Keith: How to doom a start-up to failure? Ensure no communication! No negative comments allowed, no outside review. Elizabeth was briefed that she would have a 90% chance of success for each of 10 different things and she concluded that overall she has a 90% chance of success. This is a cardinal sin statistically from the viewpoint of standard deviation.
Re the presentation: Too damn long; two many characters; author interviewed 140 people and crammed everyone into the story. Grade: B
Rob E: [pass]
Mike B: I thought Carreyrou handled the material beautifully. He purposely started his book with the 2006 report phoned back from Switzerland as seen through the eyes of Henry Mosley, the current CFO, that pharma giant Novartis loved the product, the trip was a great success! Elizabeth returns elated, but her cadre of travelers have a different story, as Mosley squeezes from Shanuck Roy [the Stanford co-founder of Theranos, whom Wikipedia does not even mention today]. When Carreyrou confronts Elizabeth; you can't present faked evidence to our investors, she turns on him, and he is fired. Great story, well presented by not giving away the ending and the personally frightening threats by Boies. Certainly a cautionary tale. B+
Dick Jensen: I thoroughly enjoyed it -- thanks for choosing this book! My test of a good book is if I forward it to my nephew, and this one will be heading to Utah. A-
Jack F: Fascinating story. It is difficult to believe that she could dupe so many people. Characters were interesting, and I thought he did a good job of telling the story: A-
Kenny G: This was a page scroller (the digital equivalent of a page turner). I was pissed off by the Index. Fascinating story and I really enjoyed it. It made me think of my investments and how the Boards will tell you "next year" will be so much better. A-
Bob W: Probably the most interesting story I've read in decades. His style was journalistic; could have been a newspaper article. Good job of explaining what failure was about. A
Charlie: I found it fascinating. A very good job of explaining why it didn't work. Journalist news was excellent. An A with no reservations.
Bob S: We security lawyers are trained to smell a rat. This story got me more and more depressed - it was just criminals, well written, a page turner. I scooted through the PDF version in 4 to 5 days. The momentum of the plot carried me to the final one third, which exposed his skills. and how he was able to verify that it was a scan. His greatest help was Tyler Schultz. Not as much oversight from government agencies. B because not great literature, but great journalism.
Karl: This was indeed journalism, not literature.
There are actually two well-told stories in this book: the story of Theranos and the story about writing the story of Theranos. Both are fascinating. I read the book twice, and in my first read of the book, I understood the Theranos story to be an important one, one that we’d be unable to avoid once the federal trial begins next summer. Between then and now, I’ve come to realize that this isn’t just an important story, but a phenomenal one.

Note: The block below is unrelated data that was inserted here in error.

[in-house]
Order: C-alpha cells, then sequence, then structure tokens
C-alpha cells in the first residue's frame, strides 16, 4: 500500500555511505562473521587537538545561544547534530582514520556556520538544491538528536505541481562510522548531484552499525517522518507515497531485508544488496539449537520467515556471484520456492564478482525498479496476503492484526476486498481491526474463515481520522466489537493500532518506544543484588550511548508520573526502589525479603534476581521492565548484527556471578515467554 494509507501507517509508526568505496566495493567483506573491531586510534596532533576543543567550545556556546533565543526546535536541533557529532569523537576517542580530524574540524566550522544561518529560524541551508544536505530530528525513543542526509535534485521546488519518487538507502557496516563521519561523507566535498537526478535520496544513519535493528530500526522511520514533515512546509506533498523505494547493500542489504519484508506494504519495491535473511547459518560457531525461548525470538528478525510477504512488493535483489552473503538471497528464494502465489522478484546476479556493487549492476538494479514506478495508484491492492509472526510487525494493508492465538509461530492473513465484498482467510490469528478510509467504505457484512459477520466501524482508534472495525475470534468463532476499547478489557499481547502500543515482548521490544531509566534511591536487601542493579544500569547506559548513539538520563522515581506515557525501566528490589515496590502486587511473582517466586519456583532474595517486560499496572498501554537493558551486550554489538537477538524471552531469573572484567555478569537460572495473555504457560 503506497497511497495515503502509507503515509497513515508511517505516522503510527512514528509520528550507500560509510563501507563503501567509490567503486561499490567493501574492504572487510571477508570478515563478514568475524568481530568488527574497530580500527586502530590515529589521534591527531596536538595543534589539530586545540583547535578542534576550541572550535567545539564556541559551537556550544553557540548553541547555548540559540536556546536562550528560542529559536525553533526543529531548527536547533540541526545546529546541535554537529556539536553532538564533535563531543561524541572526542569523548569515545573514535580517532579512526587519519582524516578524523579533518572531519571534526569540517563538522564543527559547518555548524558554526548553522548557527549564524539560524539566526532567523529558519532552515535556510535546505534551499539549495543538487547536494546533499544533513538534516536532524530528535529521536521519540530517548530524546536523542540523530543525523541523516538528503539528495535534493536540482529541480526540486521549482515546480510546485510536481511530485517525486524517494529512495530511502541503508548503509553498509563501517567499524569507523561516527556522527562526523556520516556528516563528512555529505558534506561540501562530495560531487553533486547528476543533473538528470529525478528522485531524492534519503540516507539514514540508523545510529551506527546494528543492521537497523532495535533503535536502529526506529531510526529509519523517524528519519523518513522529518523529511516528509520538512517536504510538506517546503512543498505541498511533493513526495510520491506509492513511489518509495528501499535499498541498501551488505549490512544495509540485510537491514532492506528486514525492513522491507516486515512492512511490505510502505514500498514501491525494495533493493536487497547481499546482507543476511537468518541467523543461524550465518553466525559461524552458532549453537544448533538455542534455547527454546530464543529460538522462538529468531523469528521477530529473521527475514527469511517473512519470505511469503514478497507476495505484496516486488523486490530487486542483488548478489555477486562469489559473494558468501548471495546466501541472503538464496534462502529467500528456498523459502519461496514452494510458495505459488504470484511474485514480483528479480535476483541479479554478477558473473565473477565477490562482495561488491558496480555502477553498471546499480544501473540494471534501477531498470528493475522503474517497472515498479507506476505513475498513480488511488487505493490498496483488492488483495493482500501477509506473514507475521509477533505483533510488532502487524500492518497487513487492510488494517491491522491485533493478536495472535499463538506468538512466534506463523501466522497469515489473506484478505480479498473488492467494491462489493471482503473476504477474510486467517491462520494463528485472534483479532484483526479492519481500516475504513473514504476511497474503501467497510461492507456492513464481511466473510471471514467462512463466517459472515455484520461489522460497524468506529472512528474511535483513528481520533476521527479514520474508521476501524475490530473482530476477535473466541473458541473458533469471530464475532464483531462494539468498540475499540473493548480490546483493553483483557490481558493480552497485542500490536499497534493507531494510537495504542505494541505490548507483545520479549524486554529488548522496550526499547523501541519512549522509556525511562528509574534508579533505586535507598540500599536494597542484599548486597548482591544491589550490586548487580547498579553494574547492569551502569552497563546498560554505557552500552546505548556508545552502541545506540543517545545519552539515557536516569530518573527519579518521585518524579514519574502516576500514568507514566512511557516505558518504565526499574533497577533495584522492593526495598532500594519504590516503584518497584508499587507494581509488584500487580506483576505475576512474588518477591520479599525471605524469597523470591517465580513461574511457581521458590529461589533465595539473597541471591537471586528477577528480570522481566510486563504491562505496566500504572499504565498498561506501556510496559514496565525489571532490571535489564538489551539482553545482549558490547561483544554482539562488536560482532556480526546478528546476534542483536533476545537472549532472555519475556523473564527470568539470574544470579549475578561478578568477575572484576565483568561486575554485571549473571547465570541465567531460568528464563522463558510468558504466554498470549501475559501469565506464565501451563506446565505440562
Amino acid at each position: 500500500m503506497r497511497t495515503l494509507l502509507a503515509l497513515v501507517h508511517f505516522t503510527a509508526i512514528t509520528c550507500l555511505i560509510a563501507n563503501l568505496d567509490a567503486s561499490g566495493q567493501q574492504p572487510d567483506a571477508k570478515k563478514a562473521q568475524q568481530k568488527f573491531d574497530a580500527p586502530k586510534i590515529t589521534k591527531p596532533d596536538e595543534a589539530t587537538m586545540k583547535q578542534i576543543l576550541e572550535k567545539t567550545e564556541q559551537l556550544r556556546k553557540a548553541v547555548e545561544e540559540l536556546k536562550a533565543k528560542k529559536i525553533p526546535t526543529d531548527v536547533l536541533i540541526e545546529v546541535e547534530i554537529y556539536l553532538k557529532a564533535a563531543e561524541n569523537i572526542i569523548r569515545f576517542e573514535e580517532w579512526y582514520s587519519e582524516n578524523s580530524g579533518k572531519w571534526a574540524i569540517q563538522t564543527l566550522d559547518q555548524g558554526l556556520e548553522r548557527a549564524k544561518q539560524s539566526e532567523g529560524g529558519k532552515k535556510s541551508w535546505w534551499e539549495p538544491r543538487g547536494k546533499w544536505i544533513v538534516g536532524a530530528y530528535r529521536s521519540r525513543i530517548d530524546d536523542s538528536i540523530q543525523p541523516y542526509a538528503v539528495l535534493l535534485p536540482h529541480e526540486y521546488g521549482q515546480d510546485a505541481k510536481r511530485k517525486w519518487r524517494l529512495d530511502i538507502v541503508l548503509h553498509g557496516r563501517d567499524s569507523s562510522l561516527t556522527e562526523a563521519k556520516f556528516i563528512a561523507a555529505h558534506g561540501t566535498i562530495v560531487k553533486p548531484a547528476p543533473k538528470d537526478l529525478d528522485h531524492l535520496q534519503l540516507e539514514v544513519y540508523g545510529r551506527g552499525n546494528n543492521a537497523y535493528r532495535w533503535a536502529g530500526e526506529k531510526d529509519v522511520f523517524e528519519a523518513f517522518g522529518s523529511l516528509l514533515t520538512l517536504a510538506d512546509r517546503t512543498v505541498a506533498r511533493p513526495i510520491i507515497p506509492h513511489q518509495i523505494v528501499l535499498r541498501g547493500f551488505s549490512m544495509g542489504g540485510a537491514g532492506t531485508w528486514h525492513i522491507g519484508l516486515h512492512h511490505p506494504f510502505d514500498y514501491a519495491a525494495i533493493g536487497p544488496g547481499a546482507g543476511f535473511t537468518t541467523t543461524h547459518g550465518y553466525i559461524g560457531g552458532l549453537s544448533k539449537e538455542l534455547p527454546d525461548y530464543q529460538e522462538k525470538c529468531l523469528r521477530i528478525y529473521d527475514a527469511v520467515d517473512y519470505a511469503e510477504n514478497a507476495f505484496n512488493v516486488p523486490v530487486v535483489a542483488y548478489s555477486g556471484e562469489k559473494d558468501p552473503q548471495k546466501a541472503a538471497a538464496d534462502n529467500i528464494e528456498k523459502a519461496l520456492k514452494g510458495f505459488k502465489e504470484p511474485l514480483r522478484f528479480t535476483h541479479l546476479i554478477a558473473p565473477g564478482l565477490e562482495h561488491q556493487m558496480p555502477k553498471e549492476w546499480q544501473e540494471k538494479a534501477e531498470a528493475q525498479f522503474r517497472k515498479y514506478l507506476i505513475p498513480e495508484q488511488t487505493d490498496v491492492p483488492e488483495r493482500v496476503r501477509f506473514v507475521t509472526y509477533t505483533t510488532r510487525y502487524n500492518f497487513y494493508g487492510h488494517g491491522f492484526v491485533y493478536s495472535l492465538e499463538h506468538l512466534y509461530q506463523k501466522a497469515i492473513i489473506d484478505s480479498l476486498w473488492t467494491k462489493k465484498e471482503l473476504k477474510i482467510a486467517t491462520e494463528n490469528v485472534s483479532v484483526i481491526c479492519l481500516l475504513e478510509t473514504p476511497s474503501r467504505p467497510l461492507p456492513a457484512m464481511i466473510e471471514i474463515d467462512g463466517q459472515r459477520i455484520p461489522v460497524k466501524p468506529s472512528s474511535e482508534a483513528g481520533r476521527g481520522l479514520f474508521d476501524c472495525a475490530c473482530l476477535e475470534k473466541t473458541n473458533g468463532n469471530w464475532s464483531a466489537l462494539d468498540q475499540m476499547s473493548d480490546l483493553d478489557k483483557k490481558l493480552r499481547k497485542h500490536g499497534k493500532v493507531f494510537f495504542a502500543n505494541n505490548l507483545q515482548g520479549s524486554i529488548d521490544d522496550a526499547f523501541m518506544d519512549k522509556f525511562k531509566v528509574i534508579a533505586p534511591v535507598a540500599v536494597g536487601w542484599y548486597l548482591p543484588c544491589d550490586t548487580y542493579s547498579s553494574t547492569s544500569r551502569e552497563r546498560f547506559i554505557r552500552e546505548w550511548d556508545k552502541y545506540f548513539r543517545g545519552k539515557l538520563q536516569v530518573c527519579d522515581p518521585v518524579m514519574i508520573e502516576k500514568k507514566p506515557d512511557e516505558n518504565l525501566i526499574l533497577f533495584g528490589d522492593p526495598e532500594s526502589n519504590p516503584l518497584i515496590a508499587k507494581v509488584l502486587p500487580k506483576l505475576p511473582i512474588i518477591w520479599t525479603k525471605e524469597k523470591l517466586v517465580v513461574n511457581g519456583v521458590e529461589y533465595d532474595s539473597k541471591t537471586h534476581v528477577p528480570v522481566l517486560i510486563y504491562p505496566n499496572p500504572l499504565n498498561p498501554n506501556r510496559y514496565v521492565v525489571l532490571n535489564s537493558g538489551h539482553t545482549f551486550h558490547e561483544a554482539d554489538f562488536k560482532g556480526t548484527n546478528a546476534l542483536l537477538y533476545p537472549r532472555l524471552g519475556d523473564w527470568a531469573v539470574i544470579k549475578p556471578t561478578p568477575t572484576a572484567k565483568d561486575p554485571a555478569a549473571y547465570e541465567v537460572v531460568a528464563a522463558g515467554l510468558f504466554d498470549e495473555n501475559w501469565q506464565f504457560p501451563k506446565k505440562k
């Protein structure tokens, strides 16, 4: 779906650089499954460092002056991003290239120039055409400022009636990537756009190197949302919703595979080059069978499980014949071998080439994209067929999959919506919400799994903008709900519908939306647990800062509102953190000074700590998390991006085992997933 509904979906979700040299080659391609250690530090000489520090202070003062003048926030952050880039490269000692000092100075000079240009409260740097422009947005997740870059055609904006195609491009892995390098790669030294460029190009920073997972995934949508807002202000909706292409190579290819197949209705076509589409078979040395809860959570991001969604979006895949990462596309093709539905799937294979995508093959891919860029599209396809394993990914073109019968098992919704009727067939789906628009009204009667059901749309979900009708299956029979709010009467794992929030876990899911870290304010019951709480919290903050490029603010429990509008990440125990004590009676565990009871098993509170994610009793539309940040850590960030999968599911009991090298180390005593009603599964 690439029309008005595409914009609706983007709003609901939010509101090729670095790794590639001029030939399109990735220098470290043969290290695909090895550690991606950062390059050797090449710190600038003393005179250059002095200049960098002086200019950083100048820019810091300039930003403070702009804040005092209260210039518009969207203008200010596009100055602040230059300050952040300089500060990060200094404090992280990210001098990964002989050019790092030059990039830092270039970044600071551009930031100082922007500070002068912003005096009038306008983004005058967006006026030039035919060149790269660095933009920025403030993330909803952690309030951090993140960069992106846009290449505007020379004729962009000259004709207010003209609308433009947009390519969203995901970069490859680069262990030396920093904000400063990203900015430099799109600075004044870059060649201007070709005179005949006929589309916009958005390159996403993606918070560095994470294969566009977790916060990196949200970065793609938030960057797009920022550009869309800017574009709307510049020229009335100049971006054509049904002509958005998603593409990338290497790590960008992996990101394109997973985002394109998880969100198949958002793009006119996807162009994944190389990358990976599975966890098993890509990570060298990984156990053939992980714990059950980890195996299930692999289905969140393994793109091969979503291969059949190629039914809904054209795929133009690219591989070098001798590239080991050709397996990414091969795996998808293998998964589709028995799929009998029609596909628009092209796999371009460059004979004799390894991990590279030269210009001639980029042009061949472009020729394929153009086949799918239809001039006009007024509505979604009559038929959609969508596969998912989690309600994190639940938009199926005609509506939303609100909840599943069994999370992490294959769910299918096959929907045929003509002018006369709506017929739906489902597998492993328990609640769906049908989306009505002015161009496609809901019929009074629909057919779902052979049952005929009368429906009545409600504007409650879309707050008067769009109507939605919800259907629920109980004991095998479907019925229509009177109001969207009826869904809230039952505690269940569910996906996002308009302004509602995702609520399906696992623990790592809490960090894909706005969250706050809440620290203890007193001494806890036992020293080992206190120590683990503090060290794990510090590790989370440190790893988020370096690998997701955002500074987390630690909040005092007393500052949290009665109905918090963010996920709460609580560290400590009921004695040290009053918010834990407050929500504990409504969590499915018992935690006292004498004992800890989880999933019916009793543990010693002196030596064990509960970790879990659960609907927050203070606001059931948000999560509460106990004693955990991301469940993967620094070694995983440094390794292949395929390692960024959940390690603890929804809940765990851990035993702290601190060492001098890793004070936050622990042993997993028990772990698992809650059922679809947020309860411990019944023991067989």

The evidence for this consists of:
- The two-hour PBS documentary on Elizabeth Holmes done several months ago;
- That there are not one but two movies planned, one to be starring A-lister, Jennifer Lawrence, and being co-screen written by John Carreyrou;
- That a Google search of “Elizabeth Holmes” on December 13th, generated 94.4 MM hits in less than a second; and
- According to an article in the Albuquerque Journal this October, nary a black turtleneck could be found in stores in the greater San Francisco area prior to Halloween because of the number of people who were planning to dress as Elizabeth Holmes for costume parties.
Carreyrou’s accounting of the 15-year saga of Theranos was obviously well-researched, and generally clear and well-written. My one criticism – and it is significant – is that while each of the myriad of characters was introduced extremely well, when appearing later in the book they weren’t reintroduced carefully enough. Too often, I couldn’t remember who they were when the showed up again after being absent for 30 or 40 pages.
The Holmes-Theranos story begs a number of important questions to include:I suspect that Bad Blood is just the first of several books that will be written on this topic and that it will become an excellent business school case study once all the facts are known and the trial (and likely appeals) have been completed. This story will be around for quite a while and later accounts I suspect may try to address some of the currently unanswered questions. A-
- When did Holmes go from being a starry-eyed, idealistic, visionary to a fraudster and why?
- Why was she able to win over so many smart, successful people, with virtually no supporting evidence other than her vision and personality?
- Why didn’t other bloodwork professionals raise concerns over what Theranos was claiming long before the government got involved?
- Why in the world did it take the regulatory agencies so long to investigate Theranos?
- Why did the generally suspicious media glom onto her as a hero so completely before the WSJ articles?
and for further stories online:
7-minute summary video includes 'the hero' Tyler Schultz;
Erika Cheung's story, the whistleblower on Theranos, at InspireFest 2019;
What's next for Elizabeth & Theranos? [interview May 2018, when Carreyrou's book published]